Practical PR
Making Connections: How One Elementary District Supports Families New to the United States

By Jennifer Tempest Bova

In Fall 2022, Des Plaines CCSD 62 welcomed over 100 families from Venezuela who came to the United States as asylum seekers. Historically the district has seen an increase in immigrant families over the years, especially as it relates to political unrest in countries such as Ukraine, Russia, Colombia, and Venezuela.

“These families from Venezuela, in particular, came to our district during a humanitarian crisis,” said Superintendent of Schools Michael Amadei, who is now in his second year as superintendent. “They needed our compassion and help. When I reflect on October of 2022, I continue to be very proud of how our staff came together to support these families.”

Within these needs, the district understood additional complexities were being discovered in children coming in with a level of trauma that would require social-emotional sup­port as well. As the months passed, many of the asylum seekers left the district, finding homes outside of the Des Plaines community.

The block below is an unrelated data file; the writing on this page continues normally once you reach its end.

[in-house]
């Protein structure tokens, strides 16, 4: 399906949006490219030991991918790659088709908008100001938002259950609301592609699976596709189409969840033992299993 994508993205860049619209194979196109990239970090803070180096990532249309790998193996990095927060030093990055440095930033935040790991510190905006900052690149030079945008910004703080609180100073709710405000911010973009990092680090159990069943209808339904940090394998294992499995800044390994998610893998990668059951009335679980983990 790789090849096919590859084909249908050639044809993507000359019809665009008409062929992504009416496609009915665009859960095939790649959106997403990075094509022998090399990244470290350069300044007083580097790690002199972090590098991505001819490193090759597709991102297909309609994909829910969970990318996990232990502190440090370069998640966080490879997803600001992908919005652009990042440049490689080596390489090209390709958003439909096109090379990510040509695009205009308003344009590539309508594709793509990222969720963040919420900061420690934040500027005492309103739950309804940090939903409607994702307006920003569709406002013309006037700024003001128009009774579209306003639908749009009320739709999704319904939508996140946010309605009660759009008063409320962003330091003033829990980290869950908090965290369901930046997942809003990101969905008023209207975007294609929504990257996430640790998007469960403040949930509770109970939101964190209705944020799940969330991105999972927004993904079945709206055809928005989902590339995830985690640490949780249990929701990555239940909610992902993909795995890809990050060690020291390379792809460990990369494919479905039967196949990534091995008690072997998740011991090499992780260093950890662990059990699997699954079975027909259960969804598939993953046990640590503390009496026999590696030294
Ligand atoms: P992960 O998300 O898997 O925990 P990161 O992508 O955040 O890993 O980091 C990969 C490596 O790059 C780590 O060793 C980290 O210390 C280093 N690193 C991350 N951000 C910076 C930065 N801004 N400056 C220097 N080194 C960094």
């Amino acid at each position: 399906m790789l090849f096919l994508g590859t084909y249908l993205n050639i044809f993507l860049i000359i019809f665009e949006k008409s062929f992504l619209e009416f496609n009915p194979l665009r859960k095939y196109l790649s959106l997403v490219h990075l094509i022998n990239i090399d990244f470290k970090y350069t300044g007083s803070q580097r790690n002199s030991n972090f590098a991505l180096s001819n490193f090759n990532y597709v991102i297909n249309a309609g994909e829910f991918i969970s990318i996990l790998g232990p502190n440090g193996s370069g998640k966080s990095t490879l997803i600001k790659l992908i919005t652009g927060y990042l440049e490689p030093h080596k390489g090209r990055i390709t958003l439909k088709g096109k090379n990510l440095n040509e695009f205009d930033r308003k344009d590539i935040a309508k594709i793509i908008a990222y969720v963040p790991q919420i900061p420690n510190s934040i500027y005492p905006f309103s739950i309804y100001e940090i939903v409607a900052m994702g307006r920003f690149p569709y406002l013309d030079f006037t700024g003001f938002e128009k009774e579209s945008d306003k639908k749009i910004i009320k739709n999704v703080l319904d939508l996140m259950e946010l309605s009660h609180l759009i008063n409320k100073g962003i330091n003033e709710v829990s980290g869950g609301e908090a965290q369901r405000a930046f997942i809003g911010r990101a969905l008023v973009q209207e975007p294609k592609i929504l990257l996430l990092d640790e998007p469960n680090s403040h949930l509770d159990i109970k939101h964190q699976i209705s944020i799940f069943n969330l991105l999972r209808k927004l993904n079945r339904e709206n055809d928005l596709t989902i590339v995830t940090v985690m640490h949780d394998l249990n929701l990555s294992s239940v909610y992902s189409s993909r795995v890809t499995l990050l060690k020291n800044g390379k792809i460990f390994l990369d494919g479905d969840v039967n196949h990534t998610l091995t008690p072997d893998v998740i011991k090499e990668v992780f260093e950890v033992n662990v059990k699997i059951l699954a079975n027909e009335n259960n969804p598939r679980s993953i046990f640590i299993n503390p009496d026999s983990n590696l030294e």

However, the journey for District 62 was just beginning.

Located in the northwest suburbs of Chicago, Des Plaines CCSD 62 is an elementary district that serves children in Des Plaines and portions of Rosemont. District 62 educates approximately 4,700 students from Pre-K through eighth grade and has approximately 850 employees. With­in the hallways of the 12 schools of District 62, over 60 languages are spoken, a reflection of the culturally diverse learning community the dis­trict serves.